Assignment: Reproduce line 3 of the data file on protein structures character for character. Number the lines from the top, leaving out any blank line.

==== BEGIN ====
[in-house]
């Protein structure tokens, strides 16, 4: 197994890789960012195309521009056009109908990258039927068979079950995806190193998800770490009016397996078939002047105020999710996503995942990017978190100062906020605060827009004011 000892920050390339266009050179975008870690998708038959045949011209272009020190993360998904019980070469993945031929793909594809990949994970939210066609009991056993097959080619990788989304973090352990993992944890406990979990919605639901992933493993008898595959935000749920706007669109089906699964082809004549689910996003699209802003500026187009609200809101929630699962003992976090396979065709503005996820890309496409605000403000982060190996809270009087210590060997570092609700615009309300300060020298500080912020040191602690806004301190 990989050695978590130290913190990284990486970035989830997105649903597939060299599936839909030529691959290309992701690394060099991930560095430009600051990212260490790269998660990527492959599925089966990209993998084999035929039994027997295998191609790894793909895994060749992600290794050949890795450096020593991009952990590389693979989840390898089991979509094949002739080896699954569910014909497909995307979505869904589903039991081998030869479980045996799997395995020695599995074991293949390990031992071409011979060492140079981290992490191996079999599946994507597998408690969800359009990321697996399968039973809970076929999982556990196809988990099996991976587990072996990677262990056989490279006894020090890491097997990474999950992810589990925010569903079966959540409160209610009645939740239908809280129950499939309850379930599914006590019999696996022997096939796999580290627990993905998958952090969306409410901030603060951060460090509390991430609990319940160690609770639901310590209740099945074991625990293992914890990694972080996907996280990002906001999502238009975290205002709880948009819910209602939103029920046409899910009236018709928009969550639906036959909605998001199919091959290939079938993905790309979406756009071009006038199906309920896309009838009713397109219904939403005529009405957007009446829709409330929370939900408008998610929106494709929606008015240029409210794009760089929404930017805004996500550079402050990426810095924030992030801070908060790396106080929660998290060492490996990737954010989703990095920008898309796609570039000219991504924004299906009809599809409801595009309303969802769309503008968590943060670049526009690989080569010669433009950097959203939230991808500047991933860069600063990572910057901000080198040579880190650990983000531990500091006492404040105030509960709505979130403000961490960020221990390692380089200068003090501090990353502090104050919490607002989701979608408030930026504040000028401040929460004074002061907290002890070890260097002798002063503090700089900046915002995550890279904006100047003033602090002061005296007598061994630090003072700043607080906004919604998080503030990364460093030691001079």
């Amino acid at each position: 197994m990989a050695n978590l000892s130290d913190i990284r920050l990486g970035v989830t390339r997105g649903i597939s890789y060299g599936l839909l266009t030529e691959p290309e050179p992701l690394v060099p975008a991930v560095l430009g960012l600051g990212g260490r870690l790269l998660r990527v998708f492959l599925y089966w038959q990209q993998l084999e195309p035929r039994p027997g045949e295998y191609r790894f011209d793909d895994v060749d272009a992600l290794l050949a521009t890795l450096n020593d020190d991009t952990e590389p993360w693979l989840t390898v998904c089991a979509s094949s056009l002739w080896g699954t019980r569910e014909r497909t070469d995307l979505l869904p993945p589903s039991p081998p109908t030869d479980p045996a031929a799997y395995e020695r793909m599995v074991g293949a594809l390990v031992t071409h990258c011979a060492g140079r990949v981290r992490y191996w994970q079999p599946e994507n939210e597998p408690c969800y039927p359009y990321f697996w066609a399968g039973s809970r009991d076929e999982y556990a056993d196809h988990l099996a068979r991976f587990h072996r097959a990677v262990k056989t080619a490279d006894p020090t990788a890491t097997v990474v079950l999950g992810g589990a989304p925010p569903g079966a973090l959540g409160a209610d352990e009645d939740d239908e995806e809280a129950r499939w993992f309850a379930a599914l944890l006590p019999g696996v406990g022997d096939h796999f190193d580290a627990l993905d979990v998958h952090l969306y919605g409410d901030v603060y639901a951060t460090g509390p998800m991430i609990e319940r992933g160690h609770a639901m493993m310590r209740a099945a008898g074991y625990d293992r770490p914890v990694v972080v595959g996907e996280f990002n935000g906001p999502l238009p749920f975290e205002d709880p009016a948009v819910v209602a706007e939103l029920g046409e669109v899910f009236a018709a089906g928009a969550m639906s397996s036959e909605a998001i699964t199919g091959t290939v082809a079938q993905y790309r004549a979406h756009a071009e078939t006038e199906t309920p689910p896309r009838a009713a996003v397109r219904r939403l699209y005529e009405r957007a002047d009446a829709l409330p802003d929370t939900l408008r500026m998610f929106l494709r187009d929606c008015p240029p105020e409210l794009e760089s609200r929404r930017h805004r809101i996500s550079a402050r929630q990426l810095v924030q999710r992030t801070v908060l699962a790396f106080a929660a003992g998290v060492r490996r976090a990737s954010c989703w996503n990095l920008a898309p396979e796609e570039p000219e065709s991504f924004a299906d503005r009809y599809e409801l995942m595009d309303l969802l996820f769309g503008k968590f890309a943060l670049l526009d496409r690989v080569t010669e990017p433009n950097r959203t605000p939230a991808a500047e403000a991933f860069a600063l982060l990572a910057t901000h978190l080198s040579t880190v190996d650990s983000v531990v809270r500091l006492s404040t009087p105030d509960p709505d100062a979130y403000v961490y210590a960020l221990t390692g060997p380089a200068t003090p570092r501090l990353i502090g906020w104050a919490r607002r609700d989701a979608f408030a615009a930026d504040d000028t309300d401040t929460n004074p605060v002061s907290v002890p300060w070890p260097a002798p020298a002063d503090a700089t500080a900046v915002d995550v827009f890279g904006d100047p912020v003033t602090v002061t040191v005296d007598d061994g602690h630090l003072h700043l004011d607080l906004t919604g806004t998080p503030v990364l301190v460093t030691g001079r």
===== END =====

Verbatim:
């Amino acid at each position: 197994m990989a050695n978590l000892s130290d913190i990284r920050l990486g970035v989830t390339r997105g649903i597939s890789y060299g599936l839909l266009t030529e691959p290309e050179p992701l690394v060099p975008a991930v560095l430009g960012l600051g990212g260490r870690l790269l998660r990527v998708f492959l599925y089966w038959q990209q993998l084999e195309p035929r039994p027997g045949e295998y191609r790894f011209d793909d895994v060749d272009a992600l290794l050949a521009t890795l450096n020593d020190d991009t952990e590389p993360w693979l989840t390898v998904c089991a979509s094949s056009l002739w080896g699954t019980r569910e014909r497909t070469d995307l979505l869904p993945p589903s039991p081998p109908t030869d479980p045996a031929a799997y395995e020695r793909m599995v074991g293949a594809l390990v031992t071409h990258c011979a060492g140079r990949v981290r992490y191996w994970q079999p599946e994507n939210e597998p408690c969800y039927p359009y990321f697996w066609a399968g039973s809970r009991d076929e999982y556990a056993d196809h988990l099996a068979r991976f587990h072996r097959a990677v262990k056989t080619a490279d006894p020090t990788a890491t097997v990474v079950l999950g992810g589990a989304p925010p569903g079966a973090l959540g409160a209610d352990e009645d939740d239908e995806e809280a129950r499939w993992f309850a379930a599914l944890l006590p019999g696996v406990g022997d096939h796999f190193d580290a627990l993905d979990v998958h952090l969306y919605g409410d901030v603060y639901a951060t460090g509390p998800m991430i609990e319940r992933g160690h609770a639901m493993m310590r209740a099945a008898g074991y625990d293992r770490p914890v990694v972080v595959g996907e996280f990002n935000g906001p999502l238009p749920f975290e205002d709880p009016a948009v819910v209602a706007e939103l029920g046409e669109v899910f009236a018709a089906g928009a969550m639906s397996s036959e909605a998001i699964t199919g091959t290939v082809a079938q993905y790309r004549a979406h756009a071009e078939t006038e199906t309920p689910p896309r009838a009713a996003v397109r219904r939403l699209y005529e009405r957007a002047d009446a829709l409330p802003d929370t939900l408008r500026m998610f929106l494709r187009d929606c008015p240029p105020e409210l794009e760089s609200r929404r930017h805004r809101i996500s550079a402050r929630q990426l810095v924030q999710r992030t801070v908060l699962a790396f106080a929660a003992g998290v060492r490996r976090a990737s954010c989703w996503n990095l920008a898309p396979e796609e570039p000219e065709s991504f924004a299906d503005r009809y599809e409801l995942m595009d309303l969802l996820f769309g503008k968590f890309a943060l670049l526009d496409r690989v080569t010669e990017p433009n950097r959203t605000p939230a991808a500047e403000a991933f860069a600063l982060l990572a910057t901000h978190l080198s040579t880190v190996d650990s983000v531990v809270r500091l006492s404040t009087p105030d509960p709505d100062a979130y403000v961490y210590a960020l221990t390692g060997p380089a200068t003090p570092r501090l990353i502090g906020w104050a919490r607002r609700d989701a979608f408030a615009a930026d504040d000028t309300d401040t929460n004074p605060v002061s907290v002890p300060w070890p260097a002798p020298a002063d503090a700089t500080a900046v915002d995550v827009f890279g904006d100047p912020v003033t602090v002061t040191v005296d007598d061994g602690h630090l003072h700043l004011d607080l906004t919604g806004t998080p503030v990364l301190v460093t030691g001079r």